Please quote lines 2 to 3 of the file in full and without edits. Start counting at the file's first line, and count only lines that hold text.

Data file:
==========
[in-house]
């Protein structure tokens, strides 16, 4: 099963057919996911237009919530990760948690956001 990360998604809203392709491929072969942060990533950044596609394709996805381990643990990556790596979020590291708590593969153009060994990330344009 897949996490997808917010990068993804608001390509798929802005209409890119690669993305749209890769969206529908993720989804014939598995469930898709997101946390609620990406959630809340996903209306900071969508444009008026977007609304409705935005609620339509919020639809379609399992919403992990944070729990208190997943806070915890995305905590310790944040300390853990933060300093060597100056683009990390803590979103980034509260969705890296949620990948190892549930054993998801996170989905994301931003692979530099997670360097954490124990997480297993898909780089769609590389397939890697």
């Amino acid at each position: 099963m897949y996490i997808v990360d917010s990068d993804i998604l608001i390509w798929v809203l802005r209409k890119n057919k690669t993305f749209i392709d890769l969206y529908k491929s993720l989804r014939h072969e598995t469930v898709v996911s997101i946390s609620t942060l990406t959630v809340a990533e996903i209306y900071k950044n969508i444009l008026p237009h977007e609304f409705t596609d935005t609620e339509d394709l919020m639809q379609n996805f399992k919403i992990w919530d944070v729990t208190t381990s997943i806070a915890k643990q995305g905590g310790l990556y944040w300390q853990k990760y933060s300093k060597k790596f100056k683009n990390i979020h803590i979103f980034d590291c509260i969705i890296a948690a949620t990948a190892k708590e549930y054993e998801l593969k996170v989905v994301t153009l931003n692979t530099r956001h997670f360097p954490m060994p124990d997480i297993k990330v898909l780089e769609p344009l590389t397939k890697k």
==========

């Protein structure tokens, strides 16, 4: 099963057919996911237009919530990760948690956001 990360998604809203392709491929072969942060990533950044596609394709996805381990643990990556790596979020590291708590593969153009060994990330344009 897949996490997808917010990068993804608001390509798929802005209409890119690669993305749209890769969206529908993720989804014939598995469930898709997101946390609620990406959630809340996903209306900071969508444009008026977007609304409705935005609620339509919020639809379609399992919403992990944070729990208190997943806070915890995305905590310790944040300390853990933060300093060597100056683009990390803590979103980034509260969705890296949620990948190892549930054993998801996170989905994301931003692979530099997670360097954490124990997480297993898909780089769609590389397939890697």
């Amino acid at each position: 099963m897949y996490i997808v990360d917010s990068d993804i998604l608001i390509w798929v809203l802005r209409k890119n057919k690669t993305f749209i392709d890769l969206y529908k491929s993720l989804r014939h072969e598995t469930v898709v996911s997101i946390s609620t942060l990406t959630v809340a990533e996903i209306y900071k950044n969508i444009l008026p237009h977007e609304f409705t596609d935005t609620e339509d394709l919020m639809q379609n996805f399992k919403i992990w919530d944070v729990t208190t381990s997943i806070a915890k643990q995305g905590g310790l990556y944040w300390q853990k990760y933060s300093k060597k790596f100056k683009n990390i979020h803590i979103f980034d590291c509260i969705i890296a948690a949620t990948a190892k708590e549930y054993e998801l593969k996170v989905v994301t153009l931003n692979t530099r956001h997670f360097p954490m060994p124990d997480i297993k990330v898909l780089e769609p344009l590389t397939k890697k």